DIRT - The Persistence of Uncle Jimmy’s Memory (0:35) [Première!]
One of two filmmakers presenting work in this program who have chosen to remain anonymous, Dirt presents a visual representation of what might be going on in a dog’s dreams. This short-short film was submitted by Possum--the other anonymous filmmaker presenting in this program—who states: “The Persistence of Uncle Jimmy's Memory is a production by an anonymous freelance ne'er-do-well and amateur snapshotter friend of Possum. Any resemblance to persons living or dead is coincidental except where it is intentional. If you need to know which, contact Dirt via Possum at possum@catt.com. The Persistence of Uncle Jimmy's Memory is included by permission. All rights reserved.”

MATT GREENWELL – Spectacle (6:23) [premièred at the 1st Annual Firefly Film Festival] Matt Greenwell is a graphic design professor in the Department of Art at UT Chattanooga. “Spectacle” was created as an attempt to somehow quantify the impact of media on post-consumer culture-to document what Guy Debord recognized as the artificial “spectacle” of our contemporary lives.

TYLER GRISHAM & CHRIS KORNMAN – Anecdote of a Jar (6:00) [premièred at the 2004 Covenant College Film Festival, subsequently screened at the 1st Annual Firefly Film Festival] Tyler Grisham is currently a UTC student and Chris Kornman is a graduate of Covenant College; the two have been working on film projects together for three years. Anecdote is their first co-production and is based on a poem by Wallace Stevens. It explores the idea of mankind’s interaction with nature and the environment.

THE MICROMOVIE COLLECTIVE - 3 Micromovies: #5, #8, & #10 (roughly 5 min each = 15 min) The MICROMOVIE Project, dreamt up by Chattanooga filmmakers Jim Burer and Jarrod Whaley, is an ongoing attempt to bring together established filmmakers and neophytes alike in a fun, relaxed setting on a monthly basis. On the second Saturday of every month, Whaley and Burer meet with whoever is interested in making a five-minute short film in the span of a single day. The participants brainstorm an idea for their film, and then hit the streets of Chattanooga to make their idea a reality. Open to the public, MICROMOVIES are an excellent learning and networking opportunity for filmmakers of all levels, and also a great way to get the community involved in the small but growing film scene in Chattanooga. The three films included in this program were made in this fashion.

MARK NORTHERN – Grace—Double Digital (0:18) [Première!] Mark Northern is Business Development Manager for Next Knowledge Software. His career path includes stints as Copy/Co-Creative Director at The Sullivan Company, Communications Director for the Electric Transit Vehicle Institute (ETVI) and Editor of Chattanooga Life & Leisure magazine. He is an advocate of creativity in all forms and a long-time evangelist for Atomic Films, the Shaking Ray Levi Society and anything else that, quote: “kicks the status quo in the nether regions.” He says, quite simply: “Grace - Double Digital was a test of the digital video capabilities of my Fuji FinePix 3800. It's essentially a shaky zoom into the screen of my Dell Inspiron 5150 that does a little drop-off to the bottom left after tightening in on my daughter's right eye.”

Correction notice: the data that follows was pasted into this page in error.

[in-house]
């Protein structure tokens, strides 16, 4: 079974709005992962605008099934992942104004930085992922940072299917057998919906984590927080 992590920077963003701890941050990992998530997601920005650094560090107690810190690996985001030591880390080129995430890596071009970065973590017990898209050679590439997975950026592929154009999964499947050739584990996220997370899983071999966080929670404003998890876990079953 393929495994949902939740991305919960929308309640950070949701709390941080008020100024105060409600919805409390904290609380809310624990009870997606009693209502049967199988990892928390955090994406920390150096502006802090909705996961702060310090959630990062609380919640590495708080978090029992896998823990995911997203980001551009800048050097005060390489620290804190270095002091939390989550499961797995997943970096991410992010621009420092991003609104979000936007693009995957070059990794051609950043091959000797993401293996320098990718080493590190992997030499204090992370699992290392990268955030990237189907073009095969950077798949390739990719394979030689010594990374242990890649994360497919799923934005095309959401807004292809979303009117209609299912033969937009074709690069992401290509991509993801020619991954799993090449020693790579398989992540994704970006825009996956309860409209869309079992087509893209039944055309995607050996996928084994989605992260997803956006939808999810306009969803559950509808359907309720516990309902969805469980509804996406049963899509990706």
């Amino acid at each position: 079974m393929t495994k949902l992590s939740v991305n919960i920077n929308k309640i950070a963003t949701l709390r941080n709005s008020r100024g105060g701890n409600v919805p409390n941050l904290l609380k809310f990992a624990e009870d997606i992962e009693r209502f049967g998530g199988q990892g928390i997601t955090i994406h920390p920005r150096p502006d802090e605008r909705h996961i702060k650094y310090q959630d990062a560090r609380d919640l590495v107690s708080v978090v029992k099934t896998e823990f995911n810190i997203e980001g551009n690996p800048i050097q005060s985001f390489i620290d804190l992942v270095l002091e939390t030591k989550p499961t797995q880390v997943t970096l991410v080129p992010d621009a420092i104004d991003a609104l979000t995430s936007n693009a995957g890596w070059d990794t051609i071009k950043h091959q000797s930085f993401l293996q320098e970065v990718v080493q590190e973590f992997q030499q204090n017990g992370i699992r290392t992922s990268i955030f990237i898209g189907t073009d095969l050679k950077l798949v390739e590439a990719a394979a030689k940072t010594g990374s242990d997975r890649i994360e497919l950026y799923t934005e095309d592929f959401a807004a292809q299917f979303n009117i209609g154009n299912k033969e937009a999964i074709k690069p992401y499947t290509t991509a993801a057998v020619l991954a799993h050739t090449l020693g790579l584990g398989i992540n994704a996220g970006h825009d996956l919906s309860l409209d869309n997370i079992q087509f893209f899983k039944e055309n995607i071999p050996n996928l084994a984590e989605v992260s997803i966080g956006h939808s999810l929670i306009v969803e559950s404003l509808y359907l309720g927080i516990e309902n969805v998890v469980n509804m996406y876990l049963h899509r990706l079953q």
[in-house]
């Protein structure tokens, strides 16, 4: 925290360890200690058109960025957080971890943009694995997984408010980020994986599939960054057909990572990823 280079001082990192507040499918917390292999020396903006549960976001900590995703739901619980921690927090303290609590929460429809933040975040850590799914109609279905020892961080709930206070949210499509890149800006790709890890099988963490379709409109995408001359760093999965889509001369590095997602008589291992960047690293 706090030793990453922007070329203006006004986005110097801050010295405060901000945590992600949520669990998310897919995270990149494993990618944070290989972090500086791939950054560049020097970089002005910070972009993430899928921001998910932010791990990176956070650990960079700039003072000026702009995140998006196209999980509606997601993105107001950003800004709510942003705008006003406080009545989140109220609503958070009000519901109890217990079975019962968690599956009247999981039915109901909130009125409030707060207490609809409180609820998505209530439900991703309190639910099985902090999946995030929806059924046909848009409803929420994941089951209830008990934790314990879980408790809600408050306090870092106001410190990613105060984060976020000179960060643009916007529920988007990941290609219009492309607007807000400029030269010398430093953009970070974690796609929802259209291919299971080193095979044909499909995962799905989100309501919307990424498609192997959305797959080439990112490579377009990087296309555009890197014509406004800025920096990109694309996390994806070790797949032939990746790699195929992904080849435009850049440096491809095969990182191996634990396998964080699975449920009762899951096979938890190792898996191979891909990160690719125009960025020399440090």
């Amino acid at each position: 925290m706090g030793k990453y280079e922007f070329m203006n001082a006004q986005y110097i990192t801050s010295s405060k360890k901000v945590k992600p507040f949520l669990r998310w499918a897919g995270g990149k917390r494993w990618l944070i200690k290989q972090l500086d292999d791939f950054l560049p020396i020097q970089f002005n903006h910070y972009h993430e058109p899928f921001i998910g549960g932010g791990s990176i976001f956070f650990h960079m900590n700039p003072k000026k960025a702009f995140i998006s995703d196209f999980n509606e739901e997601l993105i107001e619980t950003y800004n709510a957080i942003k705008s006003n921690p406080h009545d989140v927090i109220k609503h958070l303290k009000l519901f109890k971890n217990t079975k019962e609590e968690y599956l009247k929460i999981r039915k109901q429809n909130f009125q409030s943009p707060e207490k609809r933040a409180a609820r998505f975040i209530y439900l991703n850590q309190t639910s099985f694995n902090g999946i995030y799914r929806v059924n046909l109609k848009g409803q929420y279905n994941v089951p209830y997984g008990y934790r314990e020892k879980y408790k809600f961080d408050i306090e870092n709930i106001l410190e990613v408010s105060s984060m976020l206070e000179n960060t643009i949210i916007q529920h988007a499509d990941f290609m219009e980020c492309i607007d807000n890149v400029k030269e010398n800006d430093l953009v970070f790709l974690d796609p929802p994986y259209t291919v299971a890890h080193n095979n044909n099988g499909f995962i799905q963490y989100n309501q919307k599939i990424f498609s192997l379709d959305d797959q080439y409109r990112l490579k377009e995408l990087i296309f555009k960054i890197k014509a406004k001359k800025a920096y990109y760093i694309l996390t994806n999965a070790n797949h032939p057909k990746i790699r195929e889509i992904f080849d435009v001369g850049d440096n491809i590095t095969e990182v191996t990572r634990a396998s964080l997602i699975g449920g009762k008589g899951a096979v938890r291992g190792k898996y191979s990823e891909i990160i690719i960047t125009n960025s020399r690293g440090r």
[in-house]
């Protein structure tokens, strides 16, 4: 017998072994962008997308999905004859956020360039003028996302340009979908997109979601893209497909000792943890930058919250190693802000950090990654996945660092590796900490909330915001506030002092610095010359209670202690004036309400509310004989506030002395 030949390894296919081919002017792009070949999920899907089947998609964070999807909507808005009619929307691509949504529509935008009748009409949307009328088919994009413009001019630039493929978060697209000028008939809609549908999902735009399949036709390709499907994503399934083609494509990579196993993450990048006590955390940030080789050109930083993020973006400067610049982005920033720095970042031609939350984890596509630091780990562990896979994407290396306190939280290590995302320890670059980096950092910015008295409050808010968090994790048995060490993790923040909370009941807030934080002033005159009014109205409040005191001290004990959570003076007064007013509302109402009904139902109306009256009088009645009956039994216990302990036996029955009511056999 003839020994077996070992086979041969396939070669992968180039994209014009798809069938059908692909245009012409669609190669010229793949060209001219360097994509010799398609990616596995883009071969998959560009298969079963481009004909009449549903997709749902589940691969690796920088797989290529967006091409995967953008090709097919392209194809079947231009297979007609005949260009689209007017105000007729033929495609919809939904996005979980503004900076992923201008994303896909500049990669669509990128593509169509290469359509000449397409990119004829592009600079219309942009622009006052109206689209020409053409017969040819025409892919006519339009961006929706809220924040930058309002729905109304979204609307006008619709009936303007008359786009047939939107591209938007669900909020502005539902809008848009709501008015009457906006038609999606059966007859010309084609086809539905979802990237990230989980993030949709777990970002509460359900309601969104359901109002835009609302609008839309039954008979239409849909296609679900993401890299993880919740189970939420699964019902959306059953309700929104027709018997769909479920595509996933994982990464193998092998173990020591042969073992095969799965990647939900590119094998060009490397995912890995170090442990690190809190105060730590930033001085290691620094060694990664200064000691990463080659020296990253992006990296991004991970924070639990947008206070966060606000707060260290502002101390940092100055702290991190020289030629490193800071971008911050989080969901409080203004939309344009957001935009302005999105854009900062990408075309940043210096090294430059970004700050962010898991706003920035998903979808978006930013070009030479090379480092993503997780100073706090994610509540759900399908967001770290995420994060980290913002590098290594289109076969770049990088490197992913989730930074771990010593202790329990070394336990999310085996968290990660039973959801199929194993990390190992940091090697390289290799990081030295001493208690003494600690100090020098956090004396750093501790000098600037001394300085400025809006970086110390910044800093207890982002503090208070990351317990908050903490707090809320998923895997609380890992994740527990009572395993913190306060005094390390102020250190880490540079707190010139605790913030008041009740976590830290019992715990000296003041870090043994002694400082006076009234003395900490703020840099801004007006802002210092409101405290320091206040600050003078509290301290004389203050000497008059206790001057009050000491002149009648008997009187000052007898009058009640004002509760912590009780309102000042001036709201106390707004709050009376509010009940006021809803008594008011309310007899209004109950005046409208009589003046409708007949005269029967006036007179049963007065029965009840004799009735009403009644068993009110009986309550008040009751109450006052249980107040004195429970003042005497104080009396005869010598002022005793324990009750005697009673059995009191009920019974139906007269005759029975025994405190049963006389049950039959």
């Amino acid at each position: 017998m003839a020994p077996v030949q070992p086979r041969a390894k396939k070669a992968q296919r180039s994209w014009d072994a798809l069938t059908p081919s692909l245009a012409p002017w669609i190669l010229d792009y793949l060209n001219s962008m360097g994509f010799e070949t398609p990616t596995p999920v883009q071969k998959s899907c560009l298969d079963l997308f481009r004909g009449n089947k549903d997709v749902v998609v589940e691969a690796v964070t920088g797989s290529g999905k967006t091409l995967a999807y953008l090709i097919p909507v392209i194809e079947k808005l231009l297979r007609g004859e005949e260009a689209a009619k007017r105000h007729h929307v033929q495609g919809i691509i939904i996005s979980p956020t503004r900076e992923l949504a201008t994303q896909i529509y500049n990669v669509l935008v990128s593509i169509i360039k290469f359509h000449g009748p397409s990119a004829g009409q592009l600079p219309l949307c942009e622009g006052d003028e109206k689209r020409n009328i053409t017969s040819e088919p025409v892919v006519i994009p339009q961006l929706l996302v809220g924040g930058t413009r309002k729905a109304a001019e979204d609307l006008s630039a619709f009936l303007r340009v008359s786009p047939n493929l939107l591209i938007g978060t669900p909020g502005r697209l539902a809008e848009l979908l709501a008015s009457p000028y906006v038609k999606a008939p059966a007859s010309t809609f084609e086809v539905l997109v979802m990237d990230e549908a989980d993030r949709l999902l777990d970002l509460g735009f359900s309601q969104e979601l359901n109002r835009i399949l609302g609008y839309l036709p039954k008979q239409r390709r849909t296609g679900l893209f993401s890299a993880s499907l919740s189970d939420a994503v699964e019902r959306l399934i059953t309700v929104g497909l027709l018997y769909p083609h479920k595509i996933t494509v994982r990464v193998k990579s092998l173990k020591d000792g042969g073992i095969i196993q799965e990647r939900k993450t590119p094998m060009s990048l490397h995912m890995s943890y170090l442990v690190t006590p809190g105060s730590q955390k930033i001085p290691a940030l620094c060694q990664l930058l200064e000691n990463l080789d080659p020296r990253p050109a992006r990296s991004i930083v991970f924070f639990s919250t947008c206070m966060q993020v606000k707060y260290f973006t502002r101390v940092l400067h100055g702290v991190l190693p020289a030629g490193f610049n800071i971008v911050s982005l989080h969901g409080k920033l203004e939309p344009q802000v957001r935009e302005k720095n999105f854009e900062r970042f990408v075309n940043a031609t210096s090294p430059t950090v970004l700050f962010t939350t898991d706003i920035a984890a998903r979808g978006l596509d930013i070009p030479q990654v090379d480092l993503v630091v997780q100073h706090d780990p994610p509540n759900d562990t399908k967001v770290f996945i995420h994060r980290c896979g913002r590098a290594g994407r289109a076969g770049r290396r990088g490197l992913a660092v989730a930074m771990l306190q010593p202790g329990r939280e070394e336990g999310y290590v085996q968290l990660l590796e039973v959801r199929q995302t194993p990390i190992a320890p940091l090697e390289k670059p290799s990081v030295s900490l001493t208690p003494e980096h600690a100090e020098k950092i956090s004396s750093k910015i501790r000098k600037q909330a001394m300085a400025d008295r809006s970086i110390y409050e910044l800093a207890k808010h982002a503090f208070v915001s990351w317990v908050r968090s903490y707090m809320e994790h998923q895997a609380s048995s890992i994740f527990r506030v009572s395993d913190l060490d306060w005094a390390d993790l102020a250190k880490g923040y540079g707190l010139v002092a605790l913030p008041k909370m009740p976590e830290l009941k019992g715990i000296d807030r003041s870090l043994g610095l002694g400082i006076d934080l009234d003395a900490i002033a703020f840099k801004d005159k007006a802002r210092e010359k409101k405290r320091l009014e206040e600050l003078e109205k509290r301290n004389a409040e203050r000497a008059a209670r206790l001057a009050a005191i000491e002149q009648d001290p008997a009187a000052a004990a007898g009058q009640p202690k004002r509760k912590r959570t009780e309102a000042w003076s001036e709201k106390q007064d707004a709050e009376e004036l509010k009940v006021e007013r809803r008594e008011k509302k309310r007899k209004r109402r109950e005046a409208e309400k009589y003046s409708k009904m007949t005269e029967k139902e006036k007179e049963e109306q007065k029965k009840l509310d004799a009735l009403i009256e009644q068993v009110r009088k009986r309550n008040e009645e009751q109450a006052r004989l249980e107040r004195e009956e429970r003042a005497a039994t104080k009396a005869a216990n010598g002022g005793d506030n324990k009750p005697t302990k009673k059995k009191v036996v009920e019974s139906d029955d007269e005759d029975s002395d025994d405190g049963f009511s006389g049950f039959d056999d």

POSSUM - The Pecker Suite (3:30) [Première!] A series of super-short films (at durations ranging between 3 and 25 seconds each) shot by a local filmmaker who wishes to remain anonymous (and edited by an anonymous technician) The Pecker Suite traces the banalities of daily life as it is lived by chickens. Yes—chickens. Through its cunning use of double-entendre, static camera angles, humor, and image-association, The Pecker Suite draws parallels between the humdrum, bizarre lives of farm fowl and the humdrum, bizarre lives of modern human beings. Possum says: “These videos are the copyrighted property of Possum. No animals were harmed or mistreated before, during, or after filming 'cause that ain't right. (By animals I mean chickens, but not worms, scorpions, or other insects. Chickens eat that stuff.) For further information about dustbaths, chickens, etc., email Possum at possum@catt.com. All rights reserved.”

POSSUM – Tail: 12 Tales (3:30) [Première!] Another of Possum’s patented series of excursions into the bizarre and amusing lives of animals, Tail: 12 Tales makes use of many of the methods and themes of The Pecker Suite, but this time making use of a cast of dogs. Oddly, Possum chose to divulge the dog’s names, while keeping his own name a secret: these cinematically inclined canines are known as “Uncle Jimmy” and “Stella.” Possum says:
“These videos are the copyrighted property of Possum. No animals were harmed or mistreated before, during, or after filming 'cause that ain't right. (By animals I mean dogs.) For further information about dogs, etc., email Possum at possum@catt.com. All rights reserved.”

CHARLIE RYMER – Wake Up Now (15:50) [Première!] Friends of the Rymer family—the SRLS not being the least of which—were saddened to learn of Charlie’s death in an auto accident this summer. SRLS can think of no more fitting tribute to Charlie’s memory than to screen his short film, Wake Up Now, which is a lyrical and moving meditation on the irony of mankind’s violent nature in peaceful and tranquil world. Rymer’s very personal and subjective use of the camera explores the juxtapositions of private versus public, natural versus humanmade, and peaceful versus warlike, thus pondering the most essential questions of what it means to be a human being.

JEFF SHAFFER – Battle Brains (4:24) [Première!] This experimental short makes use of varied imagery and imaginative sound design (says the filmmaker: “The sounds were done with a rewired stereo console using AM bandwaves, broken records, and a lot of near electrocution) to create an abstract and unsettling portrait of a mind at war with itself.

JEFF SHAFFER - Beer, Cats, and Rock & Roll (16:27) [Première!]
WARNING: contains language that some may find objectionable.